Contributors: Mariah Rossi and Dr. Emran of Simple Health Radio
On this episode of Simple Health Radio, Dr. Emran talks about Anemia. Anemia is a common medical condition that affects up to 25% of the world population. There are 400 different types of anemia. Because there are so many types, Dr. Emran will explain the most common forms of anemia, basic cell anatomy, and how it is diagnosed.
Anemia is a lack of healthy red blood cells. In order to understand anemia, we must understand the blood. In blood, there are liquid parts and solid parts. In the liquid parts, there are red blood cells, white blood cells, and platelets. Anemia is related to red blood cells.
Red b cells are round and flexible so that when the heart pumps them throughout the body, they don’t break apart. They also have an indentation in the center to increase surface area. The job of a red blood cell is to carry oxygen away from the lungs and bring carbon dioxide back to the lungs as efficiently as possible. They do not have a nucleus because they don’t divide, they are just carriers. They are created in the bone marrow and absorbed in the spleen with a lifespan is about 100 days.
They are red because of hemoglobin, which is the chemical that binds to oxygen and carbon dioxide. “Heme” also means iron, which is red and similar to the color of rust. When carbon dioxide is at high levels, the blood turns blue, which can be seen in veins. However, if you cut a vein, the blood is oxidized immediately and turns red. Arteries are deeper in the body and are red because they have fresh oxygen being carried away from the heart.
To test for anemia, a Complete Blood Count or CBC is used. It is the most accurate way to see if a person is anemic. If the hemoglobin is above a certain value, then you are not anemic. If it is below a certain value, then you are anemic. After this value is determined, there are other tests to confirm an anemia diagnosis and the specific causes.
Doctors will look at blood cells under a microscope and determine the types of red blood cells. There are three different types: microcytic, normocytic, and macrocytic which refer to the different sizes of the red blood cells.
If it is normal sized, it is normocytic. If it is smaller than expected, it is microcytic and if it is bigger than expected it is macrocytic. The varying sizes determine where the deficiency is coming from. Normocytic means there is no vitamin deficiency causing it – the blood cell itself is the problem. Microcytic means there is a vitamin problem, including an iron deficiency. Lastly, macrocytic can originate from varying types of deficiencies such as Vitamin B12 or Folic Acid.
There is also a measurement called a Reticulocyte count. Reticulocytes are baby red blood cells. If the count is high, then it means that the body is producing more red blood cells appropriately in response to anemia, but if it is low, then the body is not producing red blood cells.
The symptoms of Anemia include fatigue, paleness, dizziness, inability to exercise, weakness, changes in skin color, irregular heartbeat, shortness of breath, chest pain, and cold hands or feet.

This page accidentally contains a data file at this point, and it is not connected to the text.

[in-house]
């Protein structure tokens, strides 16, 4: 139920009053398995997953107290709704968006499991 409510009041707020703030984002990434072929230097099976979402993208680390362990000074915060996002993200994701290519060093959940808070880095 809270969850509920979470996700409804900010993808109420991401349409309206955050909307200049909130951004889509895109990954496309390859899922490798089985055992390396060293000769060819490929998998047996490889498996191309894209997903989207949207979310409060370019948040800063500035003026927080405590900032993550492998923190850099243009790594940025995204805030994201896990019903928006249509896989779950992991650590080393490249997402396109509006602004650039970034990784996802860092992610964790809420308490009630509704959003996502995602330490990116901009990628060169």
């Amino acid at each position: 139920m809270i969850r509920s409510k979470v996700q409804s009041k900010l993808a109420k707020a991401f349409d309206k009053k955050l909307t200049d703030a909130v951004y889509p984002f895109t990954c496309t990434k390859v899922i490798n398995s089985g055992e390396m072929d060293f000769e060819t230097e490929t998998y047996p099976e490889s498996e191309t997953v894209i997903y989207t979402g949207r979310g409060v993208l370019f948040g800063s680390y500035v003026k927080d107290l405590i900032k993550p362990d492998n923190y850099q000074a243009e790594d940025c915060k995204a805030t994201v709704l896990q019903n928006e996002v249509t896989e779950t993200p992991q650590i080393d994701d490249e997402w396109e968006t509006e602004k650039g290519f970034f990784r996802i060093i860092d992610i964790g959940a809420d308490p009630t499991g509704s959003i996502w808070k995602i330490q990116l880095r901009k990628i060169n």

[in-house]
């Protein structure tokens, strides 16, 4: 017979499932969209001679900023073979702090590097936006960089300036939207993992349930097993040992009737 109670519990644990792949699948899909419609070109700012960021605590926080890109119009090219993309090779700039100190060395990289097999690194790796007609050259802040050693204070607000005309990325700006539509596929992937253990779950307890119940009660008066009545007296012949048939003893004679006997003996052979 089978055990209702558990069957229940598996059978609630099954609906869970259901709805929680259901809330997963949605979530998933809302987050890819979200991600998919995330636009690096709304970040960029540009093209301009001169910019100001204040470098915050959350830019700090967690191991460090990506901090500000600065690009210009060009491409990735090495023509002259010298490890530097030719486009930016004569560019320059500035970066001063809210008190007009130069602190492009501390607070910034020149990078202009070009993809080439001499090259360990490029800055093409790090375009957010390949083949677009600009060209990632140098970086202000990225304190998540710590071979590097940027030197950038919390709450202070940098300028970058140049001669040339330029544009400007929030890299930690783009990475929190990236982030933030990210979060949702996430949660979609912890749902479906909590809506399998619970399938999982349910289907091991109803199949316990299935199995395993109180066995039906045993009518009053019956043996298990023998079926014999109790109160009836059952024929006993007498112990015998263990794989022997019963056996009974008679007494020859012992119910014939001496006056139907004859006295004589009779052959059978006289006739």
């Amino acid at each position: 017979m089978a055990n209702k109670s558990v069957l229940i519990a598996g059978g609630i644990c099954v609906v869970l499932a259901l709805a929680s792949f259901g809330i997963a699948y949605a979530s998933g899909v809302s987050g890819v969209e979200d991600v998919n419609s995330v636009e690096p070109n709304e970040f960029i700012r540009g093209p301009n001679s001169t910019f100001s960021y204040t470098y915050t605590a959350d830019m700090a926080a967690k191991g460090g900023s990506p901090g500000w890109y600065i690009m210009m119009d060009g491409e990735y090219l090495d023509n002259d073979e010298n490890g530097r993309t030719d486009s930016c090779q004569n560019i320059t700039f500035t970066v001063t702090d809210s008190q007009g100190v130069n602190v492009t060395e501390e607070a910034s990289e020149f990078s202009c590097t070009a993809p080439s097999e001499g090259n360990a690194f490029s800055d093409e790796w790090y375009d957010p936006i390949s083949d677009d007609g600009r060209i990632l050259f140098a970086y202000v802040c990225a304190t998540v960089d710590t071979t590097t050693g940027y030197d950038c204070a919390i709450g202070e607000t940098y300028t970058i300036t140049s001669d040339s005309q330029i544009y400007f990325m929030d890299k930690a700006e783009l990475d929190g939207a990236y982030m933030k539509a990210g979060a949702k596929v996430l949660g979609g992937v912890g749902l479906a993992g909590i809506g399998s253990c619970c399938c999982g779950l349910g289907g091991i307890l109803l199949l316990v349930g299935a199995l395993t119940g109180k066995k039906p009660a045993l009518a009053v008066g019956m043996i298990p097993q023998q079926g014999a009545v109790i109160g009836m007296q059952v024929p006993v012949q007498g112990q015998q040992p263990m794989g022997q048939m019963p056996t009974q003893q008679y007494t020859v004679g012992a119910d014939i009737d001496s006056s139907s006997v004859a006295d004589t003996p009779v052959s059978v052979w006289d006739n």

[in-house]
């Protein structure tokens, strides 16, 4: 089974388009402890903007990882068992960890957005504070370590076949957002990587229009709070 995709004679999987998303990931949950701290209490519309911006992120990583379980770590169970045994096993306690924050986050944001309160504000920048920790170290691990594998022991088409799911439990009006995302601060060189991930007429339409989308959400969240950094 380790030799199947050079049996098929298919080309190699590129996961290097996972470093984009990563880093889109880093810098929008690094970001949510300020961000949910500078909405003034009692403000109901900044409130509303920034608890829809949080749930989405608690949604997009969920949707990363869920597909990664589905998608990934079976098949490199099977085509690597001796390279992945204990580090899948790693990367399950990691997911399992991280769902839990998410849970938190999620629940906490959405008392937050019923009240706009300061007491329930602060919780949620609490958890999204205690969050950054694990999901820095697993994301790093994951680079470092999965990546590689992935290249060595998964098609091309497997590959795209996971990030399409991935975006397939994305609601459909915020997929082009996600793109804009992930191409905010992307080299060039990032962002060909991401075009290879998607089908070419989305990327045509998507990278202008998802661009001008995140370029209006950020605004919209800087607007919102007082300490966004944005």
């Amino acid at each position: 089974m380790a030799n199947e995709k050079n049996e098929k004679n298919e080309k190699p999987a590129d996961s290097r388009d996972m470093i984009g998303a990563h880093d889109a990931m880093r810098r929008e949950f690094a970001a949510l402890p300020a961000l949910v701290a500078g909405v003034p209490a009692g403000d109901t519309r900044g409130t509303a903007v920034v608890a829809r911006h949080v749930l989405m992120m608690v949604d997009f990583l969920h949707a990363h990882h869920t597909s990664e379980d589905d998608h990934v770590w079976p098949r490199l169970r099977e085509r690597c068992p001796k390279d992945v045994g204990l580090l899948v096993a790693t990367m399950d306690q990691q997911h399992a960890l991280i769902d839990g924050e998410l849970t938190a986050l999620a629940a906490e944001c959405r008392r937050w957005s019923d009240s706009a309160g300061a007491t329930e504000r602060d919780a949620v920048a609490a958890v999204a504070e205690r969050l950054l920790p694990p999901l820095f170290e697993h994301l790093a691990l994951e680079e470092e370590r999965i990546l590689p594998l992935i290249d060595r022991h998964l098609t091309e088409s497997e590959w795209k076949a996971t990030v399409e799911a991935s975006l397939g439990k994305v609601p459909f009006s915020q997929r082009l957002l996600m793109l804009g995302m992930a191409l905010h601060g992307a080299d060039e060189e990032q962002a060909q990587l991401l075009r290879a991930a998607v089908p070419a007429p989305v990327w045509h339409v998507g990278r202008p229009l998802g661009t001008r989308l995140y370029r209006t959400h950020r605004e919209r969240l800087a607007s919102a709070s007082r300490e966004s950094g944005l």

The cause of anemia is based on one of 3 issues: the body isn’t making red blood cells, there is too much bleeding or spleen destroys healthy red blood cells. Basically, it’s a problem with production, bleeding out, or destruction.
Iron deficiency anemia is the most common anemia globally and it is microcystic because the red blood cells are smaller than expected. In order to combat these people need to change their diet or take supplements. Iron is a metal and constipation side effect of taking it.
A Folic Acid or Vitamin B12 deficiency can cause macrocytic anemia. People who have this type can be at risk of other problems. A common cause of this is gastric bypass surgery used to lose weight because the body can no longer absorb vitamins from food in the stomach. Patients have Pernicious Anemia and need to take supplemental vitamins. In this type of Anemia, the blood cells look bigger.
People with chronic diseases may have anemia, as it stresses the body. Pregnancy can also cause anemia and about 80% of women will be anemic during pregnancy and postpartum. Women are suggested to take prenatal vitamins before, during, and after pregnancy. Six weeks after giving birth, there will be a checkup to make sure the red blood cell count is normal.
Hemolytic Anemia occurs when the body destroys the red blood cells faster than the bone marrow can produce them. These people will have an elevation of their bilirubin numbers because the hemoglobin is broken down and spreads into the blood.
Sickle Cell Anemia is a genetic type of anemia. The blood cells have an abnormal shape and get trapped in small veins. People with sickle cell anemia have severe pain and develop chronic conditions that can lead to death.
To prevent anemia, the first step is to modify your diet. Eat a variety of foods, keep a colorful plate, and talk to your doctor about taking a multivitamin. Always discuss your labs with your doctor and keep copies for yourself so you can track your progress. Go to the nearest ER if you have any complications.
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